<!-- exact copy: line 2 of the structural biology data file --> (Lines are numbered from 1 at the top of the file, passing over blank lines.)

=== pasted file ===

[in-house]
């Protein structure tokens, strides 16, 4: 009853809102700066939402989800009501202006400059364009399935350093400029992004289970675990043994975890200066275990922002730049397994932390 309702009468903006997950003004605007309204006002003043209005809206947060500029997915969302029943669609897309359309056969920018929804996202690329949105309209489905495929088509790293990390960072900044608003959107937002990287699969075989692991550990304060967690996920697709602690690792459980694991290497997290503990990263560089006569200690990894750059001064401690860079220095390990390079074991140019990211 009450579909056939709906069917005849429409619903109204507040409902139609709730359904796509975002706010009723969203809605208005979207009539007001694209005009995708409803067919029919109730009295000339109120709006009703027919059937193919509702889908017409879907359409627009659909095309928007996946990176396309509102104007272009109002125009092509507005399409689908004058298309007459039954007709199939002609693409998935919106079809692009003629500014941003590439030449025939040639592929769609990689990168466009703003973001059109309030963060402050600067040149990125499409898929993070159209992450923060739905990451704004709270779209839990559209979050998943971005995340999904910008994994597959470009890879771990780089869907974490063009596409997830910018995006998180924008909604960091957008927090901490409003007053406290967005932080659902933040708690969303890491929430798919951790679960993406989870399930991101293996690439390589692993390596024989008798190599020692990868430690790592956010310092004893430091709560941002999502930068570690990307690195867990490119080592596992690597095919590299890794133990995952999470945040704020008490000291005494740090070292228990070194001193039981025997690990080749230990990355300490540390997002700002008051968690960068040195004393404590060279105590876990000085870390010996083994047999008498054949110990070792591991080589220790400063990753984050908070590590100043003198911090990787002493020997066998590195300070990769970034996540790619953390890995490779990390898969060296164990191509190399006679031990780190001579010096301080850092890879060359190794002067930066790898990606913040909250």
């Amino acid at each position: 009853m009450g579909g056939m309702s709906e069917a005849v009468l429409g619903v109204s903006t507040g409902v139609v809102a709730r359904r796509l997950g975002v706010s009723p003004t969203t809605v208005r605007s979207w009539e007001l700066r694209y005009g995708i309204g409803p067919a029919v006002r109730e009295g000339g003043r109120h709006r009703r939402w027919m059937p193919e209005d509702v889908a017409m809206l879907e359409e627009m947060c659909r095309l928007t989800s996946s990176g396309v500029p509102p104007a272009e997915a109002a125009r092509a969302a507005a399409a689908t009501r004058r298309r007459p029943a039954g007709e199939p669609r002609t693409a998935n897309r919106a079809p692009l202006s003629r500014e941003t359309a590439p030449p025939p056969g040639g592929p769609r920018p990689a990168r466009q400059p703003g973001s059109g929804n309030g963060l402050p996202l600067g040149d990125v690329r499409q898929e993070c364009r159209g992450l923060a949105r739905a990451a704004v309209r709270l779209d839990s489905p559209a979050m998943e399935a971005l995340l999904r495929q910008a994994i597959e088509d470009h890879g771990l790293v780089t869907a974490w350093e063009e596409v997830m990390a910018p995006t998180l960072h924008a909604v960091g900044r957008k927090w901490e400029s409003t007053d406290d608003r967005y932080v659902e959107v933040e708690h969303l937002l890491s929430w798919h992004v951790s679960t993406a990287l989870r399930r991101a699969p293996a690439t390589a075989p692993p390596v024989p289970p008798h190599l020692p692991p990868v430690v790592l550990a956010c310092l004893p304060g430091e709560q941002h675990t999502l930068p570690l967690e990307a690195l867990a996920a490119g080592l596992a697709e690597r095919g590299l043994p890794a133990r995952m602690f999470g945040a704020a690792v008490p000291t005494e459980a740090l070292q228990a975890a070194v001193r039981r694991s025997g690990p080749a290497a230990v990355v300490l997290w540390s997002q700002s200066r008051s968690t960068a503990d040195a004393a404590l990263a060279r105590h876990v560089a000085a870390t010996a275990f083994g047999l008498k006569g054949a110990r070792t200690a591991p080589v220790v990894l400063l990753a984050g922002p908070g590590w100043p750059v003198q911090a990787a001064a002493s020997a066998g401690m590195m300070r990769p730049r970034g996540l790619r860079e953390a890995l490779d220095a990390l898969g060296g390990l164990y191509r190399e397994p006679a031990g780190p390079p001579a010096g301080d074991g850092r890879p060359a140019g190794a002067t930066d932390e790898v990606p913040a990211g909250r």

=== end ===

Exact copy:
């Protein structure tokens, strides 16, 4: 009853809102700066939402989800009501202006400059364009399935350093400029992004289970675990043994975890200066275990922002730049397994932390 309702009468903006997950003004605007309204006002003043209005809206947060500029997915969302029943669609897309359309056969920018929804996202690329949105309209489905495929088509790293990390960072900044608003959107937002990287699969075989692991550990304060967690996920697709602690690792459980694991290497997290503990990263560089006569200690990894750059001064401690860079220095390990390079074991140019990211 009450579909056939709906069917005849429409619903109204507040409902139609709730359904796509975002706010009723969203809605208005979207009539007001694209005009995708409803067919029919109730009295000339109120709006009703027919059937193919509702889908017409879907359409627009659909095309928007996946990176396309509102104007272009109002125009092509507005399409689908004058298309007459039954007709199939002609693409998935919106079809692009003629500014941003590439030449025939040639592929769609990689990168466009703003973001059109309030963060402050600067040149990125499409898929993070159209992450923060739905990451704004709270779209839990559209979050998943971005995340999904910008994994597959470009890879771990780089869907974490063009596409997830910018995006998180924008909604960091957008927090901490409003007053406290967005932080659902933040708690969303890491929430798919951790679960993406989870399930991101293996690439390589692993390596024989008798190599020692990868430690790592956010310092004893430091709560941002999502930068570690990307690195867990490119080592596992690597095919590299890794133990995952999470945040704020008490000291005494740090070292228990070194001193039981025997690990080749230990990355300490540390997002700002008051968690960068040195004393404590060279105590876990000085870390010996083994047999008498054949110990070792591991080589220790400063990753984050908070590590100043003198911090990787002493020997066998590195300070990769970034996540790619953390890995490779990390898969060296164990191509190399006679031990780190001579010096301080850092890879060359190794002067930066790898990606913040909250």